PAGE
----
CMG Holdings (CMGO) is a marketing communications holding company involved in the acquisition and operation of companies in alternative advertising, interactive marketing, sports, entertainment, internet content publication and distribution technologies.
CMG’s subsidiary, The Experiential Agency, has provided most of its revenues, delivering in excess of $900,000 in 2011. The company recently spun out another one of its subsidiaries, AudioEye, a provider of computer and mobile applications that convert text to audio. AudioEye has applied for listing and CMG’s shareholders have received 5% of the issued shares of AudioEye as a dividend. CMG has retained a 15% holding in the new entity, a 10% after expenses and tax royalty on all income from operations, and any proceeds from the outcome of patent infringement settlements or awards.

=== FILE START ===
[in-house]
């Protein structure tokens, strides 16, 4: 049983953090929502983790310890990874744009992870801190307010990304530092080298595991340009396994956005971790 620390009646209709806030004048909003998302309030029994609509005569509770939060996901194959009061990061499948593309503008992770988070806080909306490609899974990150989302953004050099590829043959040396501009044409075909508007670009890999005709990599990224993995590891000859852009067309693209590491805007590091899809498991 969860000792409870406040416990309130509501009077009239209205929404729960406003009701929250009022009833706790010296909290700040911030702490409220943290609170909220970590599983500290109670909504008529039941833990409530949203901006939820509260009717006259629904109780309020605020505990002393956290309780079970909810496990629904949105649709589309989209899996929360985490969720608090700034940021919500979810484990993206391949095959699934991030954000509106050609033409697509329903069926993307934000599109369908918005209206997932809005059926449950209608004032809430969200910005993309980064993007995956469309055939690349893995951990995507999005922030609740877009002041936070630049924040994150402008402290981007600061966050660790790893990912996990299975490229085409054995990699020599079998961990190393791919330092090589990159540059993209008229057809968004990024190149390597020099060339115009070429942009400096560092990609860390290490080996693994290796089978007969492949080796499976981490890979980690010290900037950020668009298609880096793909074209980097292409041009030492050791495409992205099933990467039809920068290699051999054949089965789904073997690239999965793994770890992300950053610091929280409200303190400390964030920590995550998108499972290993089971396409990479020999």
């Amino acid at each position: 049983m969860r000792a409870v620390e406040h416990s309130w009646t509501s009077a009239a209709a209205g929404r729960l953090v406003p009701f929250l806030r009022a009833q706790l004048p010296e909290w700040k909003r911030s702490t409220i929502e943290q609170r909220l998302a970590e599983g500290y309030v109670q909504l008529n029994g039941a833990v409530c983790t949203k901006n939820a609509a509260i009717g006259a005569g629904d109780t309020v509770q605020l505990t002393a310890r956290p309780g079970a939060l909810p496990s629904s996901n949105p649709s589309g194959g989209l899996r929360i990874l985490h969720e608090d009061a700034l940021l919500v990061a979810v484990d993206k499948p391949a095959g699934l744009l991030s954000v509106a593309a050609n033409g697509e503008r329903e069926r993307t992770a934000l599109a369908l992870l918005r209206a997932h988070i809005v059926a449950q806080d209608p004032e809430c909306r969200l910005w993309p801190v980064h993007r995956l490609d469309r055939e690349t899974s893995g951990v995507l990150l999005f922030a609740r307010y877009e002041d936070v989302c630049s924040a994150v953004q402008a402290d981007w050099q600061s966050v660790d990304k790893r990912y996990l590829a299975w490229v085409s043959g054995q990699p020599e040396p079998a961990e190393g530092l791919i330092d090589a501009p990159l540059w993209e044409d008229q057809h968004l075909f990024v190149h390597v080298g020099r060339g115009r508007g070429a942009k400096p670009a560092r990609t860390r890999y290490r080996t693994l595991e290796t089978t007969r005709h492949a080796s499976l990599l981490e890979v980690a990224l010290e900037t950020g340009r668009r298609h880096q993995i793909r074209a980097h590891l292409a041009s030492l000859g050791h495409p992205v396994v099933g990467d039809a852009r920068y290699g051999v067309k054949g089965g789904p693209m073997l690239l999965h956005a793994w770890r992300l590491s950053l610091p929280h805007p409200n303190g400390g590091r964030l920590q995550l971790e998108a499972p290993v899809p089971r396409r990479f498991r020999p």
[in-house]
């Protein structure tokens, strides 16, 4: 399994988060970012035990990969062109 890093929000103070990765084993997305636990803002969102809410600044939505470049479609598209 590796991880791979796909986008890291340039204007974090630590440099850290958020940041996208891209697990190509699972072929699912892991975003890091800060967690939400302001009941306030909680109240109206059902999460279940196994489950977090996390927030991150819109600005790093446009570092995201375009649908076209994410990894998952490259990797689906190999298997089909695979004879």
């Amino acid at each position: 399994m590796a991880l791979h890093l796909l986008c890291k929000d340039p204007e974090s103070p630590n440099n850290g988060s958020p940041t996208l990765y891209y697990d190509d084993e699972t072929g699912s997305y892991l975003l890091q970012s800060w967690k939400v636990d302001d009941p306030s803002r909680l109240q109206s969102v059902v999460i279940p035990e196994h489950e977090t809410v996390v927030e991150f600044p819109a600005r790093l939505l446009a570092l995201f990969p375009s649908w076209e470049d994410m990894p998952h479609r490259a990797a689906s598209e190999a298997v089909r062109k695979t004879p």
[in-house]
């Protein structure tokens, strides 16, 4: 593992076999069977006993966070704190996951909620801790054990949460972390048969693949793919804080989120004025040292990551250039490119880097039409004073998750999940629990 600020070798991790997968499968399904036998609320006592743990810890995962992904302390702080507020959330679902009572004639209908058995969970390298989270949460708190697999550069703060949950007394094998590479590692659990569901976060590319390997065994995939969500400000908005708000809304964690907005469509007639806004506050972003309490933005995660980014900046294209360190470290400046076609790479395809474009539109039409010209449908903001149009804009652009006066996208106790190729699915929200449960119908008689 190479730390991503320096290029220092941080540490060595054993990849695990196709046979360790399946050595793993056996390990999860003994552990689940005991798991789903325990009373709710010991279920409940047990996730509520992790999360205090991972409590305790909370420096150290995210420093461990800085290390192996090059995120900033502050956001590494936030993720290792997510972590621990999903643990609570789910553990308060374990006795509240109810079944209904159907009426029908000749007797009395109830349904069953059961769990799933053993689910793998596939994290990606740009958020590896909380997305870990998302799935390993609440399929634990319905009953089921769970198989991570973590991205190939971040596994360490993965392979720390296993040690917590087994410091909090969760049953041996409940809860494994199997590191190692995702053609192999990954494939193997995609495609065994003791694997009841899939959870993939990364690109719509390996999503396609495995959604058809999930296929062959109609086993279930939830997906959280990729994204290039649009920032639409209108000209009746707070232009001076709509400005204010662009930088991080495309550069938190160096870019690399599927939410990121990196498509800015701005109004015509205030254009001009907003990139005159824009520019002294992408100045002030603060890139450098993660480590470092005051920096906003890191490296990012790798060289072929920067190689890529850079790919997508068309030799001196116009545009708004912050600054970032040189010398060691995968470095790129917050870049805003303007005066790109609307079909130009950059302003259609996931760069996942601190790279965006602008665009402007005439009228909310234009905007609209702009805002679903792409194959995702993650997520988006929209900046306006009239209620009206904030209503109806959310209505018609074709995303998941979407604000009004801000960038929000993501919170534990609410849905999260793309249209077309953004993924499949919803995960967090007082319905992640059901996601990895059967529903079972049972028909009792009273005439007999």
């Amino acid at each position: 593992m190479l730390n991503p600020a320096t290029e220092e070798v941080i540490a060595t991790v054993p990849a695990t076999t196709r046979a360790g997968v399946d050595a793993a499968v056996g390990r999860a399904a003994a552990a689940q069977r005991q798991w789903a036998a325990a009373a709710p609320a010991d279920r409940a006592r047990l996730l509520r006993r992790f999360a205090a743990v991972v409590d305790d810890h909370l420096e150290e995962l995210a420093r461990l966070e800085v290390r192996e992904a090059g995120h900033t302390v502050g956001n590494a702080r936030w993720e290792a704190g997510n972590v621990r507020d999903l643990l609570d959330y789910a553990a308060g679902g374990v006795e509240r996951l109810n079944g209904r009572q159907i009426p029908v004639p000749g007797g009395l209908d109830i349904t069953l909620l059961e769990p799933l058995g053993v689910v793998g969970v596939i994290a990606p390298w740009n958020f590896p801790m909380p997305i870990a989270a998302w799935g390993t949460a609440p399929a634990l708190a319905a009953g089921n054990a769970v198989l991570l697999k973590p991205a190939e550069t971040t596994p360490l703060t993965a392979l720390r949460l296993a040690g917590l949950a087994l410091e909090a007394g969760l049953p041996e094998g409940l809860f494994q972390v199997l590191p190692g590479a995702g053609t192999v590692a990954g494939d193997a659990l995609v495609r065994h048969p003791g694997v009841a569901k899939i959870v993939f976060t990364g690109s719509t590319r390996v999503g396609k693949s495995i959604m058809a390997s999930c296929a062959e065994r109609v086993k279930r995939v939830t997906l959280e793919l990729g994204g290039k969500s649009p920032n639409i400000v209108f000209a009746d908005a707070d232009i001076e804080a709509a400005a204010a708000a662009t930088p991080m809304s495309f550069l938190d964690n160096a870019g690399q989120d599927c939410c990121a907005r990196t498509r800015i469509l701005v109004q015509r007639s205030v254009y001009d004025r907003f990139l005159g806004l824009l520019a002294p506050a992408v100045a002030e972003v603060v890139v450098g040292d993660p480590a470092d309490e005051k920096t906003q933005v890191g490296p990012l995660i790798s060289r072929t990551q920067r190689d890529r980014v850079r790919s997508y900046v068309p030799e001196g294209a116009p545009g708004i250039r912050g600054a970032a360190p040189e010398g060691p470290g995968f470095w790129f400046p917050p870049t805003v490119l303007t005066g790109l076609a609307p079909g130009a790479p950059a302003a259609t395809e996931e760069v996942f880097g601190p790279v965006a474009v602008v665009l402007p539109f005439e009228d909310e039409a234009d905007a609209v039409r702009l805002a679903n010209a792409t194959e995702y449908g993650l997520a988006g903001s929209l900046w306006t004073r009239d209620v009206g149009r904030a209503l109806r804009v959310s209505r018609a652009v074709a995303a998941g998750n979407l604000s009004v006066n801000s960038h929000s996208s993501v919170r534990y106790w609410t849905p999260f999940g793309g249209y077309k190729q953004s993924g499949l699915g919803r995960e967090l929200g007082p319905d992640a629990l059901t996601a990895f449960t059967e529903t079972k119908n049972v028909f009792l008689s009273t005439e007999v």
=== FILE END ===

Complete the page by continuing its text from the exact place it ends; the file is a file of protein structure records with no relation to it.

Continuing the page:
CMG has yearly revenue of $7.44 million. Year-over-year quarterly revenue growth stands at 26.8%. In 2011, CMG had a gross profit of $2.25 million, net income of -$8.62 million and loss per share of -$0.09. The company has total cash of $606,760 and total debt of $3 million. Float is 192.5 million shares with no institutional holdings, with management holding 23.4%, according to its 10Q for the first quarter of 2012.
According to research by Wall Street Resources, CMG is led by an experienced group of principals who have held senior level positions with several of the largest and most successful companies in the sports management and entertainment industry. The company has built on these strengths to represent companies and individuals and content on every available platform for marketing in traditional print and media sectors as well as fine tuning the marketing and branding to provide representation across all online, social and crowd sourcing mediums.
Artist representation has changed just as everything else has. There is little money to be made purely on representation. The marketing and branding of an online and mobile presence are the best models to build value and to drive traffic to web portals, streaming media channels, and traditional television and film.